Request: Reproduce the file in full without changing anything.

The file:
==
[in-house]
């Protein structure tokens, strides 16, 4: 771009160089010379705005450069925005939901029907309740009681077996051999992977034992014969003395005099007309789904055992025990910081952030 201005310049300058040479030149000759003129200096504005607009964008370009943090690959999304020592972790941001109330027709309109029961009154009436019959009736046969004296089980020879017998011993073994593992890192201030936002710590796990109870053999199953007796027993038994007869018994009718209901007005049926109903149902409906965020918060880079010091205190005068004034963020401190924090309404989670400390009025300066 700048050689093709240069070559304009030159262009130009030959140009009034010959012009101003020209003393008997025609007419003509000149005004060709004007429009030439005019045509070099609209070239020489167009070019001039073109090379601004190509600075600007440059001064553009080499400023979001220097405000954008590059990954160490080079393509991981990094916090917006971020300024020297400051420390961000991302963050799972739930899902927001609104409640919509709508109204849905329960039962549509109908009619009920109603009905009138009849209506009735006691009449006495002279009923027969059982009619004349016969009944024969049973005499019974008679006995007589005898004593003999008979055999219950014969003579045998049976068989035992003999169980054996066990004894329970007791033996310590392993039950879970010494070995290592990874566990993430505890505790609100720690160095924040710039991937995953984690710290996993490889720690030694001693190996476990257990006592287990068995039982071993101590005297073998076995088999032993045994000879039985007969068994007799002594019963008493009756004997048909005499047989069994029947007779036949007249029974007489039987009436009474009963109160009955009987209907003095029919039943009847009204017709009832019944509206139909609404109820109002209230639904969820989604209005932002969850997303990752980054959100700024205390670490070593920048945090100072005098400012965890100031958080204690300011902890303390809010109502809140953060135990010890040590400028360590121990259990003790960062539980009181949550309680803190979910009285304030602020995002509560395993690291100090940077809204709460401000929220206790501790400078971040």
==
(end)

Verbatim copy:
[in-house]
């Protein structure tokens, strides 16, 4: 771009160089010379705005450069925005939901029907309740009681077996051999992977034992014969003395005099007309789904055992025990910081952030 201005310049300058040479030149000759003129200096504005607009964008370009943090690959999304020592972790941001109330027709309109029961009154009436019959009736046969004296089980020879017998011993073994593992890192201030936002710590796990109870053999199953007796027993038994007869018994009718209901007005049926109903149902409906965020918060880079010091205190005068004034963020401190924090309404989670400390009025300066 700048050689093709240069070559304009030159262009130009030959140009009034010959012009101003020209003393008997025609007419003509000149005004060709004007429009030439005019045509070099609209070239020489167009070019001039073109090379601004190509600075600007440059001064553009080499400023979001220097405000954008590059990954160490080079393509991981990094916090917006971020300024020297400051420390961000991302963050799972739930899902927001609104409640919509709508109204849905329960039962549509109908009619009920109603009905009138009849209506009735006691009449006495002279009923027969059982009619004349016969009944024969049973005499019974008679006995007589005898004593003999008979055999219950014969003579045998049976068989035992003999169980054996066990004894329970007791033996310590392993039950879970010494070995290592990874566990993430505890505790609100720690160095924040710039991937995953984690710290996993490889720690030694001693190996476990257990006592287990068995039982071993101590005297073998076995088999032993045994000879039985007969068994007799002594019963008493009756004997048909005499047989069994029947007779036949007249029974007489039987009436009474009963109160009955009987209907003095029919039943009847009204017709009832019944509206139909609404109820109002209230639904969820989604209005932002969850997303990752980054959100700024205390670490070593920048945090100072005098400012965890100031958080204690300011902890303390809010109502809140953060135990010890040590400028360590121990259990003790960062539980009181949550309680803190979910009285304030602020995002509560395993690291100090940077809204709460401000929220206790501790400078971040």